Fort Gregg (4)

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Fort Gregg (4) (1864-1865) - A Union U.S. Civil War Fort established in 1864 near Petersburg, Dinwiddie County, Virginia. Named Fort Gregg after 1st Lieutenant James Potter Gregg, 45th Pennsylvania Volunteer Infantry, who was killed at the Battle of Pegram’s Farm on 30 Sep 1864. Abandoned in 1865 at the end of the war. (Not to be confused with the Confederate Fort Gregg (1) or Confederate Fort Gregg (2))

History of Fort Gregg

The Union seige operations against the Confederate lines around Petersburg began in June 1864 as Confederate forces fell back to a defensive line around the city. Union forces began to build a continuous seige line around the Confederate lines capturing new ground to complete the encirclement. Fortifications included earthworks forts, gun batteries and entrenchments that allowed the Union forces to place "one man per yard" along the ever lengthening line.

Fort Gregg was established on 3 Oct 1864 and completed on 27 Oct 1864. Built as a six sided earthworks redoubt as a part of the Union seige line around Petersburg known as the "Fish Hook." Constructed with six positions for field mounted guns and a single magazine. The outer ditch perimeter was some 666' enclosing about 0.5 acres. The fort required about 312 labor days and was prescribed to garrison some 75 men and six gun crews.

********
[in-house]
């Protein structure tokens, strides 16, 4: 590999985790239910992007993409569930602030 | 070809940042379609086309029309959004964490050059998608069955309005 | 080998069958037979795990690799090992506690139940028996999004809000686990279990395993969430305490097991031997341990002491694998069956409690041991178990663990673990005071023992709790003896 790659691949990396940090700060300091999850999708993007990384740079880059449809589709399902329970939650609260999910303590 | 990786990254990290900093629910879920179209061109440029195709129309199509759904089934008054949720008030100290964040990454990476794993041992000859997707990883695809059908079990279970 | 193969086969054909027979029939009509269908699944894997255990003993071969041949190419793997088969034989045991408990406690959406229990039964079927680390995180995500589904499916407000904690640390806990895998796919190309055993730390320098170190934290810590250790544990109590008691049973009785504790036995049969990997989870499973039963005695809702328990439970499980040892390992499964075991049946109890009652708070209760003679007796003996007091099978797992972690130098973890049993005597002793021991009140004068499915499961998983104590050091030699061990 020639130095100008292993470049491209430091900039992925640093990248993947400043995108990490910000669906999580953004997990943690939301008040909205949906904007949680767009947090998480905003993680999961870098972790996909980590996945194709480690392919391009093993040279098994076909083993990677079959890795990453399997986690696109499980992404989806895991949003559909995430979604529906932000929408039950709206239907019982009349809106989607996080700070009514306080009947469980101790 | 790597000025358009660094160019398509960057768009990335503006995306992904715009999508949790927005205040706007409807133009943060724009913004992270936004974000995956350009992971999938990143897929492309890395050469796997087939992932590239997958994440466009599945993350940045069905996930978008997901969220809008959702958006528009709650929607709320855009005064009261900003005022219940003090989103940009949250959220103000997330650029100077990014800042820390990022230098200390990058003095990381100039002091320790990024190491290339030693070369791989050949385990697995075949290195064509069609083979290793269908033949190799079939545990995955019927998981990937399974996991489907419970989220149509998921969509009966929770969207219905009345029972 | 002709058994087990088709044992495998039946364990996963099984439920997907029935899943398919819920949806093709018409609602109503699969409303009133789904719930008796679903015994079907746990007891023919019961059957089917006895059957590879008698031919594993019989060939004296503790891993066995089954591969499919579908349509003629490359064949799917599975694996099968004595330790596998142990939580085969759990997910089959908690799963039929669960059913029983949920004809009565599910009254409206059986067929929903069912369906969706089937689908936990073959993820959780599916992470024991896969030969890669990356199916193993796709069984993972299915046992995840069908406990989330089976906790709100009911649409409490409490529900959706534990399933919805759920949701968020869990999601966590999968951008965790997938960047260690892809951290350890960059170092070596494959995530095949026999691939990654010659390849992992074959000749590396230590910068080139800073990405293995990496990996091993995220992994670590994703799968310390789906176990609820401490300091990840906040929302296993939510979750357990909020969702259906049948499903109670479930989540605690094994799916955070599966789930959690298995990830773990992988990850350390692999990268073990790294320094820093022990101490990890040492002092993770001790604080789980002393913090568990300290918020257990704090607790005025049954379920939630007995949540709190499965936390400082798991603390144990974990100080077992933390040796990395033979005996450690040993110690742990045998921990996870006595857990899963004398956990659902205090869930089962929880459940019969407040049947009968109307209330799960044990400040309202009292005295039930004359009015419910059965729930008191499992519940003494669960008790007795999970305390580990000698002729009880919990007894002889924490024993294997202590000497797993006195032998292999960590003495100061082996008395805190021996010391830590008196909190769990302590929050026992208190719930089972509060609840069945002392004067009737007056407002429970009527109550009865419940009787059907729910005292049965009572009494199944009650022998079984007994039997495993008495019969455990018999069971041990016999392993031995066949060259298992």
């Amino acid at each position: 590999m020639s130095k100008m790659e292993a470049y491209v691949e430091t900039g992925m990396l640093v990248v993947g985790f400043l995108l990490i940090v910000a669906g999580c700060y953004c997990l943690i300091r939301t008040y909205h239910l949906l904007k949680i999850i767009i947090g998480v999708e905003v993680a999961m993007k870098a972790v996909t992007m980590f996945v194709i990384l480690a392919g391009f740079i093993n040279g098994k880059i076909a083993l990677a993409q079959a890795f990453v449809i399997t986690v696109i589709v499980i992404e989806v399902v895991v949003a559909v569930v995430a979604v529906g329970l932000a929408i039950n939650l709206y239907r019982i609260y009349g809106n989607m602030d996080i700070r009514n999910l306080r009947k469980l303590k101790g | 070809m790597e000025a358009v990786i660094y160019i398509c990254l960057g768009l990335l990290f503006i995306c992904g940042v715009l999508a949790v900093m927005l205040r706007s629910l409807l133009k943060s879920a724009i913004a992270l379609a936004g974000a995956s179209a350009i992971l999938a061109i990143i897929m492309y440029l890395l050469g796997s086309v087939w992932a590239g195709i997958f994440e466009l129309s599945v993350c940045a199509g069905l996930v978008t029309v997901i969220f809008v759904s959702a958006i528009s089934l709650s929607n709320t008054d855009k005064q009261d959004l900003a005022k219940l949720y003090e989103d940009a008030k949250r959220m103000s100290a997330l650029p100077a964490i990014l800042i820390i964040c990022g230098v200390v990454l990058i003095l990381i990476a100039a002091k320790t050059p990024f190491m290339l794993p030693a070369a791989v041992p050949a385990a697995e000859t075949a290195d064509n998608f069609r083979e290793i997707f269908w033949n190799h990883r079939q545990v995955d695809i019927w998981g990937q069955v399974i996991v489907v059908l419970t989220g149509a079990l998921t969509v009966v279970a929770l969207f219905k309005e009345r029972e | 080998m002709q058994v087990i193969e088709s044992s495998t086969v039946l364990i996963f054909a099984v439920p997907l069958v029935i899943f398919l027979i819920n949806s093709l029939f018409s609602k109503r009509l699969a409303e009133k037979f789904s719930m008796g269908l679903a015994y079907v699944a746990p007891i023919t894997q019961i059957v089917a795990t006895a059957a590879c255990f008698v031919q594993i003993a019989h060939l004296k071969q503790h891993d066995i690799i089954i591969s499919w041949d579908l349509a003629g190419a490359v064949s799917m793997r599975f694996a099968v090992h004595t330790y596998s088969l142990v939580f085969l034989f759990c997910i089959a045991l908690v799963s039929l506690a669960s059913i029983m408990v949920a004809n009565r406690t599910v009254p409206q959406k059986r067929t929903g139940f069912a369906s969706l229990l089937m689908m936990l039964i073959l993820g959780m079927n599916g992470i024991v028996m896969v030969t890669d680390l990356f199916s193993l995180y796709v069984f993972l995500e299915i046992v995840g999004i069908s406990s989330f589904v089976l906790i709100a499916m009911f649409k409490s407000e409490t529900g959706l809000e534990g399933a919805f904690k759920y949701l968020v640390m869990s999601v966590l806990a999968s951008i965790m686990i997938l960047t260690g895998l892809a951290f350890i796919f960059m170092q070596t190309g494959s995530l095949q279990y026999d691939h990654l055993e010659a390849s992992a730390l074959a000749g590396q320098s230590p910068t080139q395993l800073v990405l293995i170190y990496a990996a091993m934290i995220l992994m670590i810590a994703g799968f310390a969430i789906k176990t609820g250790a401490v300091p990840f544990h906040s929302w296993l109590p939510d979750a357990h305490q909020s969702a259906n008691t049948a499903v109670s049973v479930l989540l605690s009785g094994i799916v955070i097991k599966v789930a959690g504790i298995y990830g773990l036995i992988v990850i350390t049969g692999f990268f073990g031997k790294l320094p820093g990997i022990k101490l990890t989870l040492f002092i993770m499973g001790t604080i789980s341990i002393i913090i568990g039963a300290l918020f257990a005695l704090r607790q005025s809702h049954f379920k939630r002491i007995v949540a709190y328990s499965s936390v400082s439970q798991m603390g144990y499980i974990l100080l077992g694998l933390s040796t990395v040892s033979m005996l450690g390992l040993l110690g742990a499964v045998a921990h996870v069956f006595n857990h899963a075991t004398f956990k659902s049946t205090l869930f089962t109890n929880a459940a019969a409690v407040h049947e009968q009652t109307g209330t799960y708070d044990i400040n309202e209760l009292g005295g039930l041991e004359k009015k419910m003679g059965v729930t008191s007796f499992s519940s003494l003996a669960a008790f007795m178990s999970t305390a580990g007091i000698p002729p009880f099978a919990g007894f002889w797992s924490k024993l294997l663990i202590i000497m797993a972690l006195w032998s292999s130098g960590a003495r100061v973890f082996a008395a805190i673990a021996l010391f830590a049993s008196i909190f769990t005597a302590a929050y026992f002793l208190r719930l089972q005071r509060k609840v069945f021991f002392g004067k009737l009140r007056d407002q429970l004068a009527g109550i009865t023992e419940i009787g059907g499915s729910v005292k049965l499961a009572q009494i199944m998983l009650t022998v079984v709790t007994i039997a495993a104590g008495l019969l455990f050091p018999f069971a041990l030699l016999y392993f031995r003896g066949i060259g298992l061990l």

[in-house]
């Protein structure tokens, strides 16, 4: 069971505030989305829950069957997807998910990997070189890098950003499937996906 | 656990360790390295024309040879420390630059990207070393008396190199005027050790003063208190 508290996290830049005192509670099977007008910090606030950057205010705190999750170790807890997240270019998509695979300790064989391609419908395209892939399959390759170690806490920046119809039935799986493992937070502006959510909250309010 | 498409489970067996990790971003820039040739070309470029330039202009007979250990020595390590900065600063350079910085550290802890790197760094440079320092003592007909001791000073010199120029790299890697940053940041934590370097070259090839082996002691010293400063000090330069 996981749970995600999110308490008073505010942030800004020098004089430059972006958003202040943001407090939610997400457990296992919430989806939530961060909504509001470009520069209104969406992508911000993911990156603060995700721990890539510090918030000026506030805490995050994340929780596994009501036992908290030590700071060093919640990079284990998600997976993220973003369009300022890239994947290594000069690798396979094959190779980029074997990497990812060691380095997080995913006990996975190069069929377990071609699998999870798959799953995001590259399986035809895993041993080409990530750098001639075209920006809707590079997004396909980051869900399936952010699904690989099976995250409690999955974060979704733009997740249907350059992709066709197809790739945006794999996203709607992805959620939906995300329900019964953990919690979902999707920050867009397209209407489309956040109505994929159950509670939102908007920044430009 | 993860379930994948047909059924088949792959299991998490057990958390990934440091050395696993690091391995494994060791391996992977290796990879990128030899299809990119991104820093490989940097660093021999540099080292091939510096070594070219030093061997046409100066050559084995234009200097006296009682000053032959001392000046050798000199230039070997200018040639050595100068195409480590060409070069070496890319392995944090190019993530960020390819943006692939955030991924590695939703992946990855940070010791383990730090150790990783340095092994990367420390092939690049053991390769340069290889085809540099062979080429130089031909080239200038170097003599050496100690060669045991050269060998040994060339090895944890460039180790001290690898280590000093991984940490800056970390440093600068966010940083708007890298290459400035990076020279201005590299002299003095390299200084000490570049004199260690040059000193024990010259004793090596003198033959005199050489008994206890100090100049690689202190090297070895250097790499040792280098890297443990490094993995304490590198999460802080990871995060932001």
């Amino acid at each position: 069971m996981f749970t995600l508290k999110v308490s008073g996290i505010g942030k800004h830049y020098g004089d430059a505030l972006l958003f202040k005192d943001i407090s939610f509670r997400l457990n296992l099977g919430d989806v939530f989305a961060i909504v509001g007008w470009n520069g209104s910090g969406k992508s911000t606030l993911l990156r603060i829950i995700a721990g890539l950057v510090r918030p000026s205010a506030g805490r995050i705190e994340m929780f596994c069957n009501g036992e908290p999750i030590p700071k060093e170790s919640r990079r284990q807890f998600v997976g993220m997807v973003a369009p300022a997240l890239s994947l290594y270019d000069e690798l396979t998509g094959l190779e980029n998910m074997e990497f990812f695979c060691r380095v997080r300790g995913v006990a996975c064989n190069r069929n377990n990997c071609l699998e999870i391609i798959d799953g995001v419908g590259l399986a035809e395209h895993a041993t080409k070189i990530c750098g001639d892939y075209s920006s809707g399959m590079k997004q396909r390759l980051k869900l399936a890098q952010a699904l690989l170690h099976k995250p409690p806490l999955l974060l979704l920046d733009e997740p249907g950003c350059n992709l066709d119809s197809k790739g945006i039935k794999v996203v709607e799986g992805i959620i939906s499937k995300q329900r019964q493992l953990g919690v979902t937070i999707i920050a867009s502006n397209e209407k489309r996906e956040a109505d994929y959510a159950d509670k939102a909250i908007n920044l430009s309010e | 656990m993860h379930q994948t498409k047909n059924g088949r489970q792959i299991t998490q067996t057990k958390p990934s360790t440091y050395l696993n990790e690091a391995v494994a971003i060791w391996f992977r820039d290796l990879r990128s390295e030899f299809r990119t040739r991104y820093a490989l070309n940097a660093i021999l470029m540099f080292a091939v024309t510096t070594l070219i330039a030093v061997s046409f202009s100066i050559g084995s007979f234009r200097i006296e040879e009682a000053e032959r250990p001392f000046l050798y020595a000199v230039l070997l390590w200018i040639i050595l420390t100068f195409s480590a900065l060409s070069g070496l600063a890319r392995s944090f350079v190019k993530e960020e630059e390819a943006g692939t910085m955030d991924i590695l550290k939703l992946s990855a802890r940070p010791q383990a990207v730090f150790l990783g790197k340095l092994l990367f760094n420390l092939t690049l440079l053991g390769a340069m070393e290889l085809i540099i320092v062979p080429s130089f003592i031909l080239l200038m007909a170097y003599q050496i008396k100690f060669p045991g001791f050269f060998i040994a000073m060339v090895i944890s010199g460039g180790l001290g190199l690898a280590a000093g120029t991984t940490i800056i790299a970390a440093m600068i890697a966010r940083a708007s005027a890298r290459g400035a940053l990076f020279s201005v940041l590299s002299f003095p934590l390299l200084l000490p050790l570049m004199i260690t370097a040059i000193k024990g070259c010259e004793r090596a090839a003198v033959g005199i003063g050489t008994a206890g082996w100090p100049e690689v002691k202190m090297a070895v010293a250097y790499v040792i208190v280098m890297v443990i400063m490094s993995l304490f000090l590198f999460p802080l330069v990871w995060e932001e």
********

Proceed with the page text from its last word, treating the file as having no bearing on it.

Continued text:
Fort Gregg was the last fort on the western end of the "Fish Hook" connected by a line of entrenchments back to Fort Welch.

Fort Gregg (4) NPS Plan
Fort Gregg (4) NPS List

At the completion of Fort Tracy in January 1865 the Union line around Petersburg was 32 miles in length, with some 36 forts and 50 gun batteries.

With the general advance of Union troops on 2 Apr 1865 toward Petersburg, the Confederate line was broken and overnight General Robert E. Lee withdrew his troops from Petersburg ending the seige on 3 Apr 1865. The whole of the Union army followed Lee toward Appomattox and in a series of actions that rendered escape impossible, Lee was forced to surrender on 9 Apr 1865. The seige line fortifications around Petersburg were effectively abandoned on or about 3 Apr 1865, some 9 months after the siege began and 6 days before the end of the war.

Current Status

Part of the Petersburg National Battlefield.

Location: Petersburg, Dinwiddie County, Virginia.

Maps & Images

Lat: 37.16914 Long: -77.45814

  • Multi Maps from ACME
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  • Elevation: 150'

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